As artists, we go through stages of extreme inspiration, and stages of no creative drive. I’ve had my fair share of highs and lows, and I wanted to share my no fail tips for getting out of a creative rut.
The first step is to define the problem. With the many aspects of life happening, we often find ourselves in a creative rut for various reasons. Once you clarify your specific issue, you can work towards solving it.
Reasons You are in a Creative Rut:
1. You are overwhelmed. This often happens in the beginning stages of your photography journey. The road ahead looks long, and sometimes impossible, when you think about what you want to learn. Not only do you need to learn the basics of shooting in manual, but you also need to improve your composition, figure out posing, and learn the in’s and out’s of an editing software (or two).
2. You have no time to shoot for yourself. Whether you have kids, a job, a booming business, or a million other events happening in your life, there will be phases in your hectic schedule that you realize you haven’t picked up your camera for fun in weeks (months?!) If you haven’t had this happen to you personally, be patient, it’s inevitable.
3. You are simply uninspired. For me, this has most recently been the case. I have cycled in and out of the overwhelmed and busy stages, and find myself in the uninspired phase now and again. I have mastered what I wanted to master in photography, I have free time, but I just don’t have the same drive to pick up my camera like I used too. Sound familiar?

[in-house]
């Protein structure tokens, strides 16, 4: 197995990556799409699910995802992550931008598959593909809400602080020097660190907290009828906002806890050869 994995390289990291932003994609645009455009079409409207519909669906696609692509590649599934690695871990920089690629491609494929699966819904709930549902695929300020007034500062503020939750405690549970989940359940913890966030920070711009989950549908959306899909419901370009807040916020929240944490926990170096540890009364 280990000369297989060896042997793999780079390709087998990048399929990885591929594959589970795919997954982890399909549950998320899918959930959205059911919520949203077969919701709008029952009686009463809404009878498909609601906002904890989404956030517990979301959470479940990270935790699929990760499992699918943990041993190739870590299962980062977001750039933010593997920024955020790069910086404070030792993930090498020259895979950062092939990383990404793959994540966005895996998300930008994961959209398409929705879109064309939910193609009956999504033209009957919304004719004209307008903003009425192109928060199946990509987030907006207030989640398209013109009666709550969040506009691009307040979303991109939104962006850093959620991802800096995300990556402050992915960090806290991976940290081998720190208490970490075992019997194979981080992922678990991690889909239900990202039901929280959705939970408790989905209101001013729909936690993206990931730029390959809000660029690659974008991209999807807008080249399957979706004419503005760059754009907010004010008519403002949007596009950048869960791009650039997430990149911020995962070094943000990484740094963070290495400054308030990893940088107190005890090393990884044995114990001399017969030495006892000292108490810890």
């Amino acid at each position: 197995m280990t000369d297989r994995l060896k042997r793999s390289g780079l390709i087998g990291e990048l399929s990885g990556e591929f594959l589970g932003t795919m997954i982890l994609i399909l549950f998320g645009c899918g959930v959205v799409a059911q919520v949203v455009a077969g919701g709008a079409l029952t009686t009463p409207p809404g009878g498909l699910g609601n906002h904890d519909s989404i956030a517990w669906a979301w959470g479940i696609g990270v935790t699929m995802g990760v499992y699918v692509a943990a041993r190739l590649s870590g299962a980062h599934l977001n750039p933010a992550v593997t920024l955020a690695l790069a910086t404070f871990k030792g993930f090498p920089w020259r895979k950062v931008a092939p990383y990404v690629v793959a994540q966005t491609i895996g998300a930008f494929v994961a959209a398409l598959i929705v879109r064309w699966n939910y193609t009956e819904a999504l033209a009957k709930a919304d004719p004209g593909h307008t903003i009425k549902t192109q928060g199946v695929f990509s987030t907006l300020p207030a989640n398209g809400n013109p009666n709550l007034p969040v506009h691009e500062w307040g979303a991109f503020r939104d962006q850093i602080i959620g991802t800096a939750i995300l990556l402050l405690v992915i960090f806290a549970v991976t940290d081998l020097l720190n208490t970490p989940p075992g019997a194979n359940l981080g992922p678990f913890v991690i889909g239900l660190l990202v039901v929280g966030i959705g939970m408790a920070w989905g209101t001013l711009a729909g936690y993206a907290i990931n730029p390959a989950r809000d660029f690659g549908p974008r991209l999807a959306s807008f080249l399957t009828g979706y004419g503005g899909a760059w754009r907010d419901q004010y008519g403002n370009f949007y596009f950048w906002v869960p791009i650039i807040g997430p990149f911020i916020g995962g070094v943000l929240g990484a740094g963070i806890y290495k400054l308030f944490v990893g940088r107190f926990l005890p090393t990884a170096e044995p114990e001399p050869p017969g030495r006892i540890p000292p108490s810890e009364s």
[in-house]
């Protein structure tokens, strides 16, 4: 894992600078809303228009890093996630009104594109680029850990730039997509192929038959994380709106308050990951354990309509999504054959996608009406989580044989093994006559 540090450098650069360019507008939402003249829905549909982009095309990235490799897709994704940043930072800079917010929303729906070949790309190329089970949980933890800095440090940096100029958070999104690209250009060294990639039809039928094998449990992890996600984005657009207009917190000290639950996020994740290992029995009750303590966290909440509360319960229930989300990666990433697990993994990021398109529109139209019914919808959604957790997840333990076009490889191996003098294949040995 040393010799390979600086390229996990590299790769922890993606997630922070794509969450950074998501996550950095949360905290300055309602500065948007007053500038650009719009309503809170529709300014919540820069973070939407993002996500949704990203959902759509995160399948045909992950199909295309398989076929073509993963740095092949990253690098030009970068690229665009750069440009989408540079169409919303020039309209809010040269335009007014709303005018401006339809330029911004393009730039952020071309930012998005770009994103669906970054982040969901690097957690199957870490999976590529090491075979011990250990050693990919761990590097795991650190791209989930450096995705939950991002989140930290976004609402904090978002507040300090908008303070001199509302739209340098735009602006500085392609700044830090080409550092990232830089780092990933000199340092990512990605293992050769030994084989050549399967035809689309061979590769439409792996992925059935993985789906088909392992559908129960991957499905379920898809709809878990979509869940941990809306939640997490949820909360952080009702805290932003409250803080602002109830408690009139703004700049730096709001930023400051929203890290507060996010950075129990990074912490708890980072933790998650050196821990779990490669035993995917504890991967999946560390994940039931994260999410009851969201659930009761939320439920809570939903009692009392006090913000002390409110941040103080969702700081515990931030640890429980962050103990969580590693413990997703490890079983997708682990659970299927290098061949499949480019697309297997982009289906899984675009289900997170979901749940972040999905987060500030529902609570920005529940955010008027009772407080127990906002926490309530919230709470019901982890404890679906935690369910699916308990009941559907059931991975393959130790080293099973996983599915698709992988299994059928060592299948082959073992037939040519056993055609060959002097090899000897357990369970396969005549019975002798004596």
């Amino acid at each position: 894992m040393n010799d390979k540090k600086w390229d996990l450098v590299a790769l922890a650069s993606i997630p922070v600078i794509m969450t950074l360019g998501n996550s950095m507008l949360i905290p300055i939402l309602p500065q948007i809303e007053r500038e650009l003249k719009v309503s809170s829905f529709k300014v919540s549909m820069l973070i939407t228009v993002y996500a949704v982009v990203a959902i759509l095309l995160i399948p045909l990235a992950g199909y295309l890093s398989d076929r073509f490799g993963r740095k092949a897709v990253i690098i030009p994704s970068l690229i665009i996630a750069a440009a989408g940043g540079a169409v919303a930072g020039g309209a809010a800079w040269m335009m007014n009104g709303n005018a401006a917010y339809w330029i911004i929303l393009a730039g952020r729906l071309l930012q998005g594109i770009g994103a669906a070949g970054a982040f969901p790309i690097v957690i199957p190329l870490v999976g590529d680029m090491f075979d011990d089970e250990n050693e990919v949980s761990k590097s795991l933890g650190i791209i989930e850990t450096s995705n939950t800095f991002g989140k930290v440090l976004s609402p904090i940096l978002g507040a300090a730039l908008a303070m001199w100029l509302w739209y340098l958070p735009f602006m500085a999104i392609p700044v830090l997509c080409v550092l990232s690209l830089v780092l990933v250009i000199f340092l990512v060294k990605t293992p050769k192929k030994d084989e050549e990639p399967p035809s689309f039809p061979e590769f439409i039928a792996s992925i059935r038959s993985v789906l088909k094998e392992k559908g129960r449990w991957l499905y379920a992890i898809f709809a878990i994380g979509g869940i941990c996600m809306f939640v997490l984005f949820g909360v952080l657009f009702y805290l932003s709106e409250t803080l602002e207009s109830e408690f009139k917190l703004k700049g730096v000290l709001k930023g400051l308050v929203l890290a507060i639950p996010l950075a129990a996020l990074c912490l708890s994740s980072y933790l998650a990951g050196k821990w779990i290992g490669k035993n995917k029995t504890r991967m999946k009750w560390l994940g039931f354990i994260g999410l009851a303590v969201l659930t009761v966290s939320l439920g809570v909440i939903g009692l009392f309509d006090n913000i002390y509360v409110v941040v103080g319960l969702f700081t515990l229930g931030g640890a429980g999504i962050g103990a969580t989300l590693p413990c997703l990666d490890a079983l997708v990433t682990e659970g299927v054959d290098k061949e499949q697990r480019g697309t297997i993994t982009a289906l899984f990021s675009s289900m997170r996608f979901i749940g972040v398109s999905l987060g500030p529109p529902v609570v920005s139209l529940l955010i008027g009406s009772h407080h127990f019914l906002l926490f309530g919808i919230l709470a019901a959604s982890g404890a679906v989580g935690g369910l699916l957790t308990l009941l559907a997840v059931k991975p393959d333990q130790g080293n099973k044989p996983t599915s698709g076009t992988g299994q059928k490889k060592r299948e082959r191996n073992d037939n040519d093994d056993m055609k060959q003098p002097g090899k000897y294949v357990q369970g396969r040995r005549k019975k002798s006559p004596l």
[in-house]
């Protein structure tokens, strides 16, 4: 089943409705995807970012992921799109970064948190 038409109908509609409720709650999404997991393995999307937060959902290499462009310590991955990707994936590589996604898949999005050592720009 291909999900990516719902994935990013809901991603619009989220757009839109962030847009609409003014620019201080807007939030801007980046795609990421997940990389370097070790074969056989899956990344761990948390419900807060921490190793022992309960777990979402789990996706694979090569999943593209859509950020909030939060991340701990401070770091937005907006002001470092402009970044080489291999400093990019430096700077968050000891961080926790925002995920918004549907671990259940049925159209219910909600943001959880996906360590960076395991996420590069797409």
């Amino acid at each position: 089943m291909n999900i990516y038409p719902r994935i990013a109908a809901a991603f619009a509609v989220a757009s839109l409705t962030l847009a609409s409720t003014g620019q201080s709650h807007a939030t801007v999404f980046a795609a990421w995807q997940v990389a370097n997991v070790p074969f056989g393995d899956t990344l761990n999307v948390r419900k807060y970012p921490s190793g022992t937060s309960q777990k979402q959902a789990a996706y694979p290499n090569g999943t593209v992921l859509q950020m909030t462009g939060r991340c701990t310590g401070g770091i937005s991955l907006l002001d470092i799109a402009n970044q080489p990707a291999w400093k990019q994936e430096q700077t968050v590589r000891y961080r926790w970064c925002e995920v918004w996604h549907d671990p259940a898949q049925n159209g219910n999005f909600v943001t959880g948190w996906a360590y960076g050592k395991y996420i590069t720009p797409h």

Once you have determined the issue(s), you can move on and find your solution. Some solutions will make your problem worse, so be sure to think through what is going to truly help you out of this rut. For example, if you are overwhelmed by the amount of photography skills you want to learn, DON’T try to learn another new skill.
1. Start a Creative Project. This can be as easy or difficult as you want to make it. It can be short term, long term, or have no time limit what-so-ever. The key is to pick a project with guidelines, and stick to them, whether you feel like it or not. Here are a few examples to get your wheels turning:
- Let the Kids
- 30 Days of Black & White Images
- A Day in the Life
- A Week of Faceless Images
- 365 Project
2. A Personal Challenge. This solution can fall into a number of the other categories, but I thought it deserved it’s own point. Think of your personal work and where you would like to improve. Do you need to get better with your flash? Challenge yourself to use it everyday for 14 days. Are your black and white conversions lacking depth? Tell yourself that you are going to edit 20 different images with varying black and white edits. I recently did a last minute project where
. My only rule was to push myself creatively. I love the way the images turned out. Pick a weakness and make it a strength.
3. Take a Class or Workshop. There is nothing more inspirational than striving to improve yourself with a group of other go-getters. Is there an online class or book that you’ve been meaning to dive into? Just do it. There is no better time than when you are in need of a boost. My go-to resource for classes is
4. Focus on Improving a Skill. Have you been drooling over a friend’s freelensed images but can’t get the same look? Or have you been meaning to finally get tack sharp images with that macro lens? Picking a single skill to grow and improve may be the ticket to getting yourself out of a funk. If it’s something you’ve tried in the past, but haven’t been successful with, try again. Overcoming an obstacle is the ultimate confidence boost.